alluvion (<<schwa>>-loo-vee-<<schwa>>n). [fr. Latin alluvio “flood”] Roman & civil law. 1.
Strictly, the flow or wash of water against a shore or riverbank. 2. An accumulation of soil, clay, or
other material deposited by water; esp., in land law, an addition of land caused by the buildup of
deposits from running water, the added land then belonging to the owner of the property to which
it is added. — Also termed alluvium. 3.Louisiana law. An accumulation of soil, clay, or other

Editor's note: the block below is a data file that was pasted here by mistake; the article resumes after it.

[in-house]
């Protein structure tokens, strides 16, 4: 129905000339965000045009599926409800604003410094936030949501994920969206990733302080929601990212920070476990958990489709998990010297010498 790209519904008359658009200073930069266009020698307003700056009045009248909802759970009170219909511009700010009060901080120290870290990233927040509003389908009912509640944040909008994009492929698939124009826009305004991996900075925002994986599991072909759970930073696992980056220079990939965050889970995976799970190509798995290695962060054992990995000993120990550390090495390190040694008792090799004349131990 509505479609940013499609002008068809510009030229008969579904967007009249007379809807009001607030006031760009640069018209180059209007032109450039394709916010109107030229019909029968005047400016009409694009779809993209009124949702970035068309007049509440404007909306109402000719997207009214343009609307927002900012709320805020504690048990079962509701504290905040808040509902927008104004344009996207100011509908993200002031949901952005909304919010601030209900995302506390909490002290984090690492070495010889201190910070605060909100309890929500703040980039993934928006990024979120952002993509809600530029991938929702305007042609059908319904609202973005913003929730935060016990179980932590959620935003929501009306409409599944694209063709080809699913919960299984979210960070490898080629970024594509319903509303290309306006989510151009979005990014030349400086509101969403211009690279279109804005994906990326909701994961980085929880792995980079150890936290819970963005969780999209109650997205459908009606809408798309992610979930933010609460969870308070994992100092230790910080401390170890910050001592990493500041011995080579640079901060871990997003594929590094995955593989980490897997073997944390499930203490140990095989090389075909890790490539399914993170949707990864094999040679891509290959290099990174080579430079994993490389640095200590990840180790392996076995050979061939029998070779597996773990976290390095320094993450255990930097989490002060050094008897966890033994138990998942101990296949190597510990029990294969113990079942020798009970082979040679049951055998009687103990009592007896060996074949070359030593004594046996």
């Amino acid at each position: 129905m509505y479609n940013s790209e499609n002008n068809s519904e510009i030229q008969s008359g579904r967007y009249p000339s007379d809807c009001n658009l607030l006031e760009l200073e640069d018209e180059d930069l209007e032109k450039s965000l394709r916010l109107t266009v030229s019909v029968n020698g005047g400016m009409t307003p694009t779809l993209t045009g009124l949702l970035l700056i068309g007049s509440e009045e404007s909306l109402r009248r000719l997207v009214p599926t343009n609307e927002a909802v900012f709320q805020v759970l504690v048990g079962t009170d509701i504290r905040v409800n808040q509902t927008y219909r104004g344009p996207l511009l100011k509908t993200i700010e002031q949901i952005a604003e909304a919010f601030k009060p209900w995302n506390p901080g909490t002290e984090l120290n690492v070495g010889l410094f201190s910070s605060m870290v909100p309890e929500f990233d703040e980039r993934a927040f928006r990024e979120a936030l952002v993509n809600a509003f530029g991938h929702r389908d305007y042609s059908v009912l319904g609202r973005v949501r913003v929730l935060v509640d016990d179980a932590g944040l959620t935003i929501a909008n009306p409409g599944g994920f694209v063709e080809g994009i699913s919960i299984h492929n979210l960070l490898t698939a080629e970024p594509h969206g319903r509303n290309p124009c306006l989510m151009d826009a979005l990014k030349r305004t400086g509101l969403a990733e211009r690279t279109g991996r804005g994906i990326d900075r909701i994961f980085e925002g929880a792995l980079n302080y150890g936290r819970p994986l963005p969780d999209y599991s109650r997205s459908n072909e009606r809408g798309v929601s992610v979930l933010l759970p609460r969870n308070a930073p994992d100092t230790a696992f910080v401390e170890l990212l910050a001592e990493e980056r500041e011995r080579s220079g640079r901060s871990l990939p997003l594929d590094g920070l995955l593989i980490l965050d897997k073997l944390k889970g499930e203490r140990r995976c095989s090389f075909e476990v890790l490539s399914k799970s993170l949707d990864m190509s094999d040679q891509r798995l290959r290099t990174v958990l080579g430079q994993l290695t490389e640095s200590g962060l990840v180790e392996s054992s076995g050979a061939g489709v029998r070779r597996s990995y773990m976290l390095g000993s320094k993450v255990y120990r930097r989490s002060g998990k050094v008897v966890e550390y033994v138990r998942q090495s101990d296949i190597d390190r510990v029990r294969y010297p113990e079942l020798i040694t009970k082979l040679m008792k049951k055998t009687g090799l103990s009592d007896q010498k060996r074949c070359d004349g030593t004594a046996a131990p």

material deposited on the bank of a river. • In Louisiana, lands formed on a seashore or the bank of
a navigable lake are not alluvion. They belong to the state rather than the riparian owners. Cf.
ACCRETION(1); AVULSION(2); DELICTION; EROSION. [Cases: Navigable Waters 44;
Waters and Water Courses 93. C.J.S. Navigable Waters § 94; Waters §§ 177–182, 184–185.] —
alluvial,adj. — allu-viate,vb. — alluviation,n. [Blacks Law 8th]